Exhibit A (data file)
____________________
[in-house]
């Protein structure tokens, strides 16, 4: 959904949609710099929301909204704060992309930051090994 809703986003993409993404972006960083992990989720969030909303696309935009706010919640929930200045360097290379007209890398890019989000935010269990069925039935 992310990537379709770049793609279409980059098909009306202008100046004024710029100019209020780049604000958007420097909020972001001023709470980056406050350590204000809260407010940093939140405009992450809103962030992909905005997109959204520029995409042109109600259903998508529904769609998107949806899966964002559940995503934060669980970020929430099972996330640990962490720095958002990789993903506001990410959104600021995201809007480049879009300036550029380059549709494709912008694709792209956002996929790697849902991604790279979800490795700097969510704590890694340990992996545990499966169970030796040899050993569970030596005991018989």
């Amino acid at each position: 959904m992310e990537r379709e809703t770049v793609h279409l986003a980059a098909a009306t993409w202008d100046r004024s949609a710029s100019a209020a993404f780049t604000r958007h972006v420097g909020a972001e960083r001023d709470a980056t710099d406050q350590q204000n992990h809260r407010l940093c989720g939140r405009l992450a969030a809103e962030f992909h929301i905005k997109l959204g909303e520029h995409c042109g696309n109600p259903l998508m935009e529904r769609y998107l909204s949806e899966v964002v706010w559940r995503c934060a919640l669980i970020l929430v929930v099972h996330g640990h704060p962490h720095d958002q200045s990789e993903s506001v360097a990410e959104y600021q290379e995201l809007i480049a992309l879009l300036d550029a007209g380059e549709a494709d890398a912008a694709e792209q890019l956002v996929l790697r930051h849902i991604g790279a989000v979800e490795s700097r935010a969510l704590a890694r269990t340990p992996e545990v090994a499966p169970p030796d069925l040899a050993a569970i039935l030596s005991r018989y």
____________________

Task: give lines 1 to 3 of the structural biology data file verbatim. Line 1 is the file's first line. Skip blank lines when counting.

[in-house]
């Protein structure tokens, strides 16, 4: 959904949609710099929301909204704060992309930051090994 809703986003993409993404972006960083992990989720969030909303696309935009706010919640929930200045360097290379007209890398890019989000935010269990069925039935 992310990537379709770049793609279409980059098909009306202008100046004024710029100019209020780049604000958007420097909020972001001023709470980056406050350590204000809260407010940093939140405009992450809103962030992909905005997109959204520029995409042109109600259903998508529904769609998107949806899966964002559940995503934060669980970020929430099972996330640990962490720095958002990789993903506001990410959104600021995201809007480049879009300036550029380059549709494709912008694709792209956002996929790697849902991604790279979800490795700097969510704590890694340990992996545990499966169970030796040899050993569970030596005991018989």
């Amino acid at each position: 959904m992310e990537r379709e809703t770049v793609h279409l986003a980059a098909a009306t993409w202008d100046r004024s949609a710029s100019a209020a993404f780049t604000r958007h972006v420097g909020a972001e960083r001023d709470a980056t710099d406050q350590q204000n992990h809260r407010l940093c989720g939140r405009l992450a969030a809103e962030f992909h929301i905005k997109l959204g909303e520029h995409c042109g696309n109600p259903l998508m935009e529904r769609y998107l909204s949806e899966v964002v706010w559940r995503c934060a919640l669980i970020l929430v929930v099972h996330g640990h704060p962490h720095d958002q200045s990789e993903s506001v360097a990410e959104y600021q290379e995201l809007i480049a992309l879009l300036d550029a007209g380059e549709a494709d890398a912008a694709e792209q890019l956002v996929l790697r930051h849902i991604g790279a989000v979800e490795s700097r935010a969510l704590a890694r269990t340990p992996e545990v090994a499966p169970p030796d069925l040899a050993a569970i039935l030596s005991r018989y």